Mozilla plans to more strictly enforce industry best practices for SSL certificates in future versions of Firefox with a new certificate verification system.
The new system will be implemented as a library called "mozilla::pkix" and will start being used by Firefox 31, which is expected to be released in July.
Many of the certificate verification changes in the new library are subtle and are related to technical requirements specified in the "Baseline Requirements for the Issuance and Management of Publicly-Trusted Certificates" issued by the Certification Authority/Browser (CAB) Forum. However, some of the behavior modifications also stem from changes Mozilla made to its own policy for trusting CA certificates.
For example, a document describing mozilla::pkix requirements notes that "end certificates used by servers are not allowed to have basic constraints asserting isCA=TRUE" and "certificates used as trust anchors or intermediates are now required to have the basic constraints extension and assert the isCA bit."
These two requirements are intended to prevent the misuse of subordinate CA (sub-CA) or intermediate certificates, which can be used to issue SSL certificates for any domain on the Internet.
In February 2012, Trustwave, one of the CAs trusted by browsers, publicly admitted that it had issued a sub-CA certificate for use by a third-party company to inspect SSL traffic passing through its corporate network. Mozilla said at the time that the use of sub-CA certificates for man-in-the-middle SSL traffic monitoring, even if performed on closed corporate networks, is unacceptable.
Another incident happened in January 2013, when a certificate with sub-CA status issued by Turktrust, a Turkish certificate authority trusted by browsers, was installed in a firewall appliance with SSL traffic monitoring capabilities by the Municipality of Ankara. Turktrust said the certificate in question was one of two that had been issued with sub-CA status by mistake in August 2011 and were actually supposed to be regular end-user certificates.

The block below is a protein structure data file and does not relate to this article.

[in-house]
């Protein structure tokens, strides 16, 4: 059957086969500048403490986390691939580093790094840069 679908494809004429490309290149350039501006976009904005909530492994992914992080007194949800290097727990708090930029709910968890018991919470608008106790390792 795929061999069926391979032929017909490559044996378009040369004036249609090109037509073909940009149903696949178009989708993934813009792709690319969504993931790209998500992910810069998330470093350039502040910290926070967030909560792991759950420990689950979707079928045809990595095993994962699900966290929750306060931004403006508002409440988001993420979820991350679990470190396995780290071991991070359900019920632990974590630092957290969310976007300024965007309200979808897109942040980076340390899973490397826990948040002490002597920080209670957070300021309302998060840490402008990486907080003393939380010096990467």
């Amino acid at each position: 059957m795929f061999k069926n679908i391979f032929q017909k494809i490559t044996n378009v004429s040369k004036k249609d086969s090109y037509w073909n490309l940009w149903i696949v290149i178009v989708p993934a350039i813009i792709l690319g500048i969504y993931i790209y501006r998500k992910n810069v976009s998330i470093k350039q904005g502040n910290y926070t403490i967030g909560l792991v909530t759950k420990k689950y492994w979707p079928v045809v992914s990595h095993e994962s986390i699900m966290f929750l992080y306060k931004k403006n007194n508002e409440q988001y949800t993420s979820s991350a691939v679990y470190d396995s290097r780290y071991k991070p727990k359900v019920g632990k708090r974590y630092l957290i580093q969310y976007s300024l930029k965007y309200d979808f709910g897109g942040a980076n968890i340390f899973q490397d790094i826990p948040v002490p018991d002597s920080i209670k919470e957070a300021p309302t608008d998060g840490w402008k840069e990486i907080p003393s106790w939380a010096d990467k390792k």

A month later Mozilla changed its CA policy to require all sub-CA certificates to be technically constrained to particular domain names using certificate extensions or to be publicly disclosed and audited as regular root CA certificates. The mozilla::pkix certificate verification library will begin enforcing that policy change inside the browser.
While the majority of Firefox users are unlikely to notice anything out of the ordinary as a result of the new certificate verification system, some HTTPS websites might encounter problems.
"While we have performed extensive compatibility testing, it is possible that your website certificate will no longer validate with Firefox 31," the Mozilla Security Engineering Team said Thursday in a blog post. "This should not be a problem if you use a certificate issued by one of the CAs in Mozilla's CA Program, because they should already be issuing certificates according to Mozilla's CA Certificate Policy and the BRs [the CAB Baseline Requirements]."
Mozilla also created a special bug bounty program that will pay out US$10,000 for any critical security flaw found and reported in the new library's code until the end of June.
"As we've all been painfully reminded recently (Heartbleed, #gotofail) correct code in TLS libraries is crucial in today's Internet and we want to make sure this code is rock solid before it ships to millions of Firefox users," Mozilla's security lead Daniel Veditz said Thursday in a blog post.
"We are primarily interested in bugs that allow the construction of certificate chains that are accepted as valid when they should be rejected, and bugs in the new code that lead to exploitable memory corruption," Veditz said. "Compatibility issues that cause Firefox to be unable to verify otherwise valid certificates will generally not be considered a security bug, but a bug that caused Firefox to accept forged signed OCSP [Online Certificate Status Protocol] responses would be."